Friedman rails against Hezbollah’s violation of “an international border with Israel that was sanctified by the United Nations,” decreeing apocalyptically: “So this is not just another Arab-Israeli war. It is about some of the most basic foundations of the international order — borders and sovereignty — and the erosion of those foundations would spell disaster for the quality of life all across the globe.”
As we all know, no country in the world has demonstrated greater respect for international borders and sovereignty than Israel, which took a mere twenty-two years to remove itself from Lebanese territory after UN Resolution 425 ordered it out in 1978. Respect peaked during the 1982 invasion of Lebanon that killed approximately 20,000 people, most of them civilians (and that constituted the raison d’être of Hezbollah). Following the withdrawal in 2000, Israel has limited itself to periodic destruction of persons and property in Lebanon and constant air space violations.
In the end, Israel’s “disproportional craziness” in 2006 was facilitated by rush shipments of bombs from its chief ally in the World of Order, and 1,200 people perished in thirty-four days. When Israel moved on to respecting the sanctity of the Gaza Strip’s borders via Operation Cast Lead (2008–9), Friedman invoked the war with Hezbollah as an optimistic precedent.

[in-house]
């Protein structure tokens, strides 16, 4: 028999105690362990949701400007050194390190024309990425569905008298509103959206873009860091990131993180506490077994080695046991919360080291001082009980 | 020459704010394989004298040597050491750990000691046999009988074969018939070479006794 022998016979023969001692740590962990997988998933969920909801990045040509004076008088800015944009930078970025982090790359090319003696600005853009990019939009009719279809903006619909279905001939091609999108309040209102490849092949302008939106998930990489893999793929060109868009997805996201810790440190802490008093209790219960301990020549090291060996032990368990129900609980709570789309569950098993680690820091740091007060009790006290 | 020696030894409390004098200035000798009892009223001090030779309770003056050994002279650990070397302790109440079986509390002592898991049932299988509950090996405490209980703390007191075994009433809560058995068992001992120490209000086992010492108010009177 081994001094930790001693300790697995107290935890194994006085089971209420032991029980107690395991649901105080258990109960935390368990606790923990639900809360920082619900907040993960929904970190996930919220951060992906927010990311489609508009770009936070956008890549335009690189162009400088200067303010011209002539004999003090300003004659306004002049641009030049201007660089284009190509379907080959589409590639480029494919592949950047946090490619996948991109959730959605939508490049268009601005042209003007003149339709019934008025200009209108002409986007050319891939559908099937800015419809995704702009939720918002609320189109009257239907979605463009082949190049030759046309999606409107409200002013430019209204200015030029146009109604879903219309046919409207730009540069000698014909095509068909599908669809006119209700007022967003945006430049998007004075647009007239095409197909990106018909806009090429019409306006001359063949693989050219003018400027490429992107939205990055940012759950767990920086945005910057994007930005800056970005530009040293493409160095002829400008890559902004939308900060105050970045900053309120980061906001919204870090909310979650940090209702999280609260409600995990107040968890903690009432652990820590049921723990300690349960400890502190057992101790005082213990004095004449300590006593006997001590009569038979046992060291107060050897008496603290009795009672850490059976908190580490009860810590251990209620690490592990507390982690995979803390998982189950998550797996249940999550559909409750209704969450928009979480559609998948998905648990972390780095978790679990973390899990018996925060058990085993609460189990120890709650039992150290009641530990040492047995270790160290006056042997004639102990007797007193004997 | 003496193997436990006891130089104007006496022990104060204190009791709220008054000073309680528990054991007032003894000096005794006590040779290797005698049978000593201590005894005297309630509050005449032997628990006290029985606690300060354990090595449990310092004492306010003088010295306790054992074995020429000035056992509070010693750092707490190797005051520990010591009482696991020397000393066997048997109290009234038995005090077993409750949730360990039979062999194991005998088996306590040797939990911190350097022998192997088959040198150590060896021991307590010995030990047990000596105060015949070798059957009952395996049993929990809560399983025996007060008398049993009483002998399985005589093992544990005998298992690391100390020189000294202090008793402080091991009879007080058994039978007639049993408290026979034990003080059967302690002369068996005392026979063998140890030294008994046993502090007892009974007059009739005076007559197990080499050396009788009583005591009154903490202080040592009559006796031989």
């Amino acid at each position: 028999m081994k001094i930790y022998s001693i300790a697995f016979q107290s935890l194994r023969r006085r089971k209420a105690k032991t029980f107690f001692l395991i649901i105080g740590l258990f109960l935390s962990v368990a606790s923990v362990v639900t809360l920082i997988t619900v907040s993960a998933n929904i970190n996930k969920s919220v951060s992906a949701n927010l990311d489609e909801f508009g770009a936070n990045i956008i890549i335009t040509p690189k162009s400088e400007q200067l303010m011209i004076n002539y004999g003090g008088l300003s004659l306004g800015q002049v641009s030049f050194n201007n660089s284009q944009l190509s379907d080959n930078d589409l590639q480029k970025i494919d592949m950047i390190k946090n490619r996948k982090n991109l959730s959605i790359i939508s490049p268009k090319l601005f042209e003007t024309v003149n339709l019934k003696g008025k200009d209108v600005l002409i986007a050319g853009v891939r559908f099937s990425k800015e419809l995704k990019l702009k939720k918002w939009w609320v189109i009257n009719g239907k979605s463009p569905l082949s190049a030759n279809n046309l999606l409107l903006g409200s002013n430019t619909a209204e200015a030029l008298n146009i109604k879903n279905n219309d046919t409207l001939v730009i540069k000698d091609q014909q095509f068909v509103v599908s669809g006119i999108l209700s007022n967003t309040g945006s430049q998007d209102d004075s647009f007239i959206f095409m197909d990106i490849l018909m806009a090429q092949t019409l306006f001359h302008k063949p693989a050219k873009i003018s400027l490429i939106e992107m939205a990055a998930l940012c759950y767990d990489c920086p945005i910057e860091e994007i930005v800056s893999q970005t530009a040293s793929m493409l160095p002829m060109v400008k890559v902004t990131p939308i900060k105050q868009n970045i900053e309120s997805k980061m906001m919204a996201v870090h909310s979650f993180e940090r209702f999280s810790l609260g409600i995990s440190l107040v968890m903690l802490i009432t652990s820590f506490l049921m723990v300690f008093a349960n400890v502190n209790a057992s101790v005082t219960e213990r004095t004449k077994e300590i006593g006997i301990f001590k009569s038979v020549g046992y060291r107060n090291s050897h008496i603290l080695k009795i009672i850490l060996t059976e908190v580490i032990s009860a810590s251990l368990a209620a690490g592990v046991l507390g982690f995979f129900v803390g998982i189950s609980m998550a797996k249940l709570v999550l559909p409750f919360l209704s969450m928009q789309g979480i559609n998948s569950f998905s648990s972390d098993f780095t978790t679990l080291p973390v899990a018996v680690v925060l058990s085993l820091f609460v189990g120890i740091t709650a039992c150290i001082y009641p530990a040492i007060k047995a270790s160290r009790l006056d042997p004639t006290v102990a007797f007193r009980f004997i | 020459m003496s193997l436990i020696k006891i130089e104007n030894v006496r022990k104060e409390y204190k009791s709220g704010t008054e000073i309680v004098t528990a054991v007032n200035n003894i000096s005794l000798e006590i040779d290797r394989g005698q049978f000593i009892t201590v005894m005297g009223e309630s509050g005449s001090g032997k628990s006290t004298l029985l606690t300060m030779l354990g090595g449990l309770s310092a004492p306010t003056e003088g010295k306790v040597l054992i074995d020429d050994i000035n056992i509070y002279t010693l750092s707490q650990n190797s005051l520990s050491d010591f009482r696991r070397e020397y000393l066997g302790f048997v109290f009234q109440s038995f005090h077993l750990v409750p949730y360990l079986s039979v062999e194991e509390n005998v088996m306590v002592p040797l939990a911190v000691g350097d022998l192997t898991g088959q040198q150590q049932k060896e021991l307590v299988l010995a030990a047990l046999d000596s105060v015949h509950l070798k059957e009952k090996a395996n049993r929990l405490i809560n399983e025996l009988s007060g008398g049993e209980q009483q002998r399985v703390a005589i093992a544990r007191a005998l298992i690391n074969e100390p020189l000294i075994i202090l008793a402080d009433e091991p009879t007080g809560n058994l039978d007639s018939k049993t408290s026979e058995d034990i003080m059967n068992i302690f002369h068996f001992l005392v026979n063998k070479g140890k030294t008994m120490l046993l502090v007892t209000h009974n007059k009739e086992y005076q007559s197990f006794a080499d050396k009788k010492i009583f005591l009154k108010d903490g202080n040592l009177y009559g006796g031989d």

Two and a half weeks into the bloody affair that ultimately killed approximately 1,400 (as usual, mainly civilians), Friedman opined that Israel needed to “educate” Hamas much in the same way it had educated its Lebanese foe. The 2006 educational session was said to have taken place based on Israel’s determination that “the only long-term source of deterrence was to exact enough pain on the civilians . . . to restrain Hezbollah in the future.” According to Friedman, this strategy was “not pretty, but it was logical.”
It might not have been so logical, either, given that Friedman’s own newspaper reported “mushrooming public support” for Hezbollah during the war. But at least the rant confirmed that Times columnists can freely advocate for war crimes.
Like the current Off Broadway play, Friedman’s initial assessment of the Cast Lead carnage had a theatrical aspect:
The fighting, death, and destruction in Gaza is painful to watch. But it’s all too familiar. It’s the latest version of the longest-running play in the modern Middle East, which, if I were to give it a title, would be called: “Who owns this hotel? Can the Jews have a room? And shouldn’t we blow up the bar and replace it with a mosque?”
Obviously, Israel’s occupation of the majority of Palestinian land means there’s no dearth of rooms for Jews in the area, while the hypothetical blowing up of bars helpfully distracts from the literal blowing up of Gaza.
Some are drawn to the spectacle, however, and Israelis in Sderot recently gathered with popcorn and plastic chairs to cheer missile bombardments across the border. In the divide between the world of order and the world of disorder, it seems, there are plenty of disorders to go around.